Running Medicine keeps you on track

Along with Florida’s fantastic weather comes an abundance of opportunities for outdoor hobbies, sports and activities suited to the climate. Of these, running is one of the most popular.

Like many hobbies, running doesn’t come without risk. Fortunately for running enthusiasts in Florida — and across the Southeast — Gainesville is home to UF Health Running Medicine, one of the most advanced and respected running medicine programs in the U.S.

Housed in the UF Health Orthopaedics and Sports Medicine Institute, UF Health Running Medicine combines state-of-the-art gait analyses from the UF Human Motion and Biomechanics Laboratory with specialized medical evaluations and care from orthopaedic physicians fellowship-trained in running medicine. The team also offers rehabilitation therapy and coaching from a designated running medicine physical therapist. This combination of expertise and evaluation is available at only a handful of U.S. facilities and is the only such facility in the Southeast, according to Kevin Vincent, M.D., Ph.D., FACSM, CAQSM, a UF College of Medicine associate professor of orthopaedics and UF Health Running Medicine director.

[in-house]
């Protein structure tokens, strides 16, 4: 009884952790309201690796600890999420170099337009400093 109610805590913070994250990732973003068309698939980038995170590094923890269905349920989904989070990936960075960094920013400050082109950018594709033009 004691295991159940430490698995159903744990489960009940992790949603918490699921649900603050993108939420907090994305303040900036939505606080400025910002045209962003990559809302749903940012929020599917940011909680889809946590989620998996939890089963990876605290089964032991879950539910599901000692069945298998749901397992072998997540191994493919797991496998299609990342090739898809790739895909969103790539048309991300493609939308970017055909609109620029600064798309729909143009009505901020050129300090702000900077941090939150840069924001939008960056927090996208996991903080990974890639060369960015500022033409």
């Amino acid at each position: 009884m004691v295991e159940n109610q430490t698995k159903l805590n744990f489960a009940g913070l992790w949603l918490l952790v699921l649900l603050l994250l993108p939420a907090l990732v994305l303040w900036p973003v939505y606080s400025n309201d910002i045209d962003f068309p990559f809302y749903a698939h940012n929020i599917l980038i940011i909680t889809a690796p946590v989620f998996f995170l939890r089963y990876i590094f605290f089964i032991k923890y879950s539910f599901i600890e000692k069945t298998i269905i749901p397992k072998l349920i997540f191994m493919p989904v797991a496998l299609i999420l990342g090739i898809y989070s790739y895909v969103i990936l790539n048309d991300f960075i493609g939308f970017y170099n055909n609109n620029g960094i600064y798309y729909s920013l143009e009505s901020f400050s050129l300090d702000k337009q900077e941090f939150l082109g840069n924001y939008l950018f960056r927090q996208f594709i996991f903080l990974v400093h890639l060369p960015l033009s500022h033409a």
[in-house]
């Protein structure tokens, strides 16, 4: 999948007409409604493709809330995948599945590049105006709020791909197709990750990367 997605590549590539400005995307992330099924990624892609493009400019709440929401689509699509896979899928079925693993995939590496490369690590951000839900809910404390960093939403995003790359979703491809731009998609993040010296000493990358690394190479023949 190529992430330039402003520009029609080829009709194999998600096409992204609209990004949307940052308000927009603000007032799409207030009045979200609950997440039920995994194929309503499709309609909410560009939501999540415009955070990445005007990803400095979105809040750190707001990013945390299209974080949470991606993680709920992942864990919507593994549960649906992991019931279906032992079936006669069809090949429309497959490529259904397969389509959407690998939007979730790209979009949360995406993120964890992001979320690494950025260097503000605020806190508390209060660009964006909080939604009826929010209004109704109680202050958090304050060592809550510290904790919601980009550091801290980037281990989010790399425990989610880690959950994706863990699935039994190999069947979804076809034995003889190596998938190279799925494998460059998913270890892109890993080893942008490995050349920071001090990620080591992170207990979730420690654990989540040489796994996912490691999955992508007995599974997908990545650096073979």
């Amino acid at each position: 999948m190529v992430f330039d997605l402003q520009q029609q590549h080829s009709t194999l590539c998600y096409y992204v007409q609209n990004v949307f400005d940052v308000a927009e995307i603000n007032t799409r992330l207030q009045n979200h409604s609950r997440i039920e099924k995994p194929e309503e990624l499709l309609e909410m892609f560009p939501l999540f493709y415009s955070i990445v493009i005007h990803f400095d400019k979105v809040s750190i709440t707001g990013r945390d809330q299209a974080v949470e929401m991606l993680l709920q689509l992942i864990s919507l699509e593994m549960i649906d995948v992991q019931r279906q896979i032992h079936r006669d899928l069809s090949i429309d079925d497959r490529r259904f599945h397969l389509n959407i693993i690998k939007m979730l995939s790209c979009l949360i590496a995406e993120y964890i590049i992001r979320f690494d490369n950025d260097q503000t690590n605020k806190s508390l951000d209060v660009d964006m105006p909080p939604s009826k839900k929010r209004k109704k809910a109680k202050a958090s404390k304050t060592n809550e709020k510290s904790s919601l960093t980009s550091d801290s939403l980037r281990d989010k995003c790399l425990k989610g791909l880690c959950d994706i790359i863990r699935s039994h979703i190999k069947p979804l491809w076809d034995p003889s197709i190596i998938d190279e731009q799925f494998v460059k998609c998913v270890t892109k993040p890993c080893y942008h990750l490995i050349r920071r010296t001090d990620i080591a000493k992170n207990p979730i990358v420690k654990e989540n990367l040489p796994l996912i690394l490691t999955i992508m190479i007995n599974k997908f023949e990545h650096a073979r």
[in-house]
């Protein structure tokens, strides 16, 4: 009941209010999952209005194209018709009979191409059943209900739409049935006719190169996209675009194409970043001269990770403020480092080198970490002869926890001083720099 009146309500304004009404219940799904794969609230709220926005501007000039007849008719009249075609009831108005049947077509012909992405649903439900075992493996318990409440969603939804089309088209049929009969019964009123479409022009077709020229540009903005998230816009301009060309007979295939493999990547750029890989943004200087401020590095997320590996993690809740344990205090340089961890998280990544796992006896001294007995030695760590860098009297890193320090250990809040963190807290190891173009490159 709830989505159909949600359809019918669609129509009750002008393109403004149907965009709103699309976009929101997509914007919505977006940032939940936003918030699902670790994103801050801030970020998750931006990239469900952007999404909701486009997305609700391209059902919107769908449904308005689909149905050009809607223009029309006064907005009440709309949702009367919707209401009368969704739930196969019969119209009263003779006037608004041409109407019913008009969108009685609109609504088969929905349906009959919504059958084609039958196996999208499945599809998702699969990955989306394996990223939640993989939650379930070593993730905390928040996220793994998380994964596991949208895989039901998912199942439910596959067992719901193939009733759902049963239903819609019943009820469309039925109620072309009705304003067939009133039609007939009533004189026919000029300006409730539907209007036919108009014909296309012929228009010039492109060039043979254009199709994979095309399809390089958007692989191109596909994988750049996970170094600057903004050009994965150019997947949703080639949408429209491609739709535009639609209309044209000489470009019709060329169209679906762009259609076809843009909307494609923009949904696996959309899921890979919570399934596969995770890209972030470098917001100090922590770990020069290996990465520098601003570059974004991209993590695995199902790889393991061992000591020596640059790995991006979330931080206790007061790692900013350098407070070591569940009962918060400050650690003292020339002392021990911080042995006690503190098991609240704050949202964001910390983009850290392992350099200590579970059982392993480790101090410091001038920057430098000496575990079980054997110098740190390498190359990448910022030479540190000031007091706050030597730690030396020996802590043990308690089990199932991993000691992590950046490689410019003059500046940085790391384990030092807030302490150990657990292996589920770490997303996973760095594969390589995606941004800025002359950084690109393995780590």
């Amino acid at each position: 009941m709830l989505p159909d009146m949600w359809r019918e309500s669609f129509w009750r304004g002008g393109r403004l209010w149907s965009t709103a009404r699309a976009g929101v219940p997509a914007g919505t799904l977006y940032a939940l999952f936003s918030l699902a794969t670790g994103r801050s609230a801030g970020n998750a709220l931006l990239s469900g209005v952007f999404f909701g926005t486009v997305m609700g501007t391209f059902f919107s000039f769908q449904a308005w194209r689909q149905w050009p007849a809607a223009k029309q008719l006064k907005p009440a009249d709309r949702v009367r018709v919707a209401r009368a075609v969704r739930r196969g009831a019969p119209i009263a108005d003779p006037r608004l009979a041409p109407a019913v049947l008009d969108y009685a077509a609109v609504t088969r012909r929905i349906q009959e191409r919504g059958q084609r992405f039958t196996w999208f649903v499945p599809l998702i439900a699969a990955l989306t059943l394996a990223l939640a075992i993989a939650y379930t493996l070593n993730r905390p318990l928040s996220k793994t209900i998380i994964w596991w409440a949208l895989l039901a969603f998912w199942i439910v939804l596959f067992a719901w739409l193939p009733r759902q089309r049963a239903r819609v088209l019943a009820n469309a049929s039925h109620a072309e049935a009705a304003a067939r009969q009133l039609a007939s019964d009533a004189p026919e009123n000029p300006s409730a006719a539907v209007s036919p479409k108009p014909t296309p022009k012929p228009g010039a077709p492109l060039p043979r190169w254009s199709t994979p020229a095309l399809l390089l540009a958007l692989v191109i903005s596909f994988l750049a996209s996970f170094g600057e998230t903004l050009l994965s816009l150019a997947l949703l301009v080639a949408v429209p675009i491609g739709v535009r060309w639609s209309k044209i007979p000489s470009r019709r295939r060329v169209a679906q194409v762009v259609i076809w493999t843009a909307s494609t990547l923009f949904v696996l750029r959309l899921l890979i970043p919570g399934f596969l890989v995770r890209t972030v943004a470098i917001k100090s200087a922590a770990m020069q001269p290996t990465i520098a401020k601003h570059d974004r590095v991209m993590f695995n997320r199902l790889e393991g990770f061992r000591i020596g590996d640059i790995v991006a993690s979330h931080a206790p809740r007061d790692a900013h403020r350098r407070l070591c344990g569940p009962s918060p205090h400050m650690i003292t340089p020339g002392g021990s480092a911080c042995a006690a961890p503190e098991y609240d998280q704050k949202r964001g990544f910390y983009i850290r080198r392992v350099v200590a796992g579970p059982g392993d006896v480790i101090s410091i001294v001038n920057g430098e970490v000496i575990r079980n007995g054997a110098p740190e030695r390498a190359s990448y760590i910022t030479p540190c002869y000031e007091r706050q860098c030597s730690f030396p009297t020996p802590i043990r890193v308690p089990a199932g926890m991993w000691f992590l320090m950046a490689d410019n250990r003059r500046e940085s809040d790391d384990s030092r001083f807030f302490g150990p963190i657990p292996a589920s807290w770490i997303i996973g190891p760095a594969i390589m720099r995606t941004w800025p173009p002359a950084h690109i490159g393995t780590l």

“What truly sets us apart from other programs is our medically based running analysis,” Vincent said. “Through precise gait analysis, running, physical and medical evaluations, we can fit all of the pieces together to see exactly what the source of the runner’s problem is and what needs to be done to eliminate it.”

Vincent, an avid runner, marathoner and frequently quoted national expert, says that although many runners come to him complaining of shin splints or knee pain, few are aware of the underlying problems and mechanisms responsible for the pain.

“With medically based running analysis, we can determine if it’s the shoe, the anatomy of the foot, a runner’s particular gait, weak hips or some combination of factors that’s responsible for their injury and coach them to prevent these types of injuries in the future.”

What’s most exciting to the staff is figuring out and showing runners how to avoid injury and become better at what they love to do.

“There are two primary groups of runners that come to UF Health Running Medicine: Those who are already injured and those who are looking to improve their performance,” he said.

Like anything else in medicine, it’s better to prevent injuries before they happen.

“You need to listen to your body and be happy in your own skin,” said Vincent. “If you are experiencing pain, your body is telling you that it hates the way you are running. Our job is to find out why.”

For more information about UF Health Running Medicine, or to schedule an appointment or gait analysis, please visit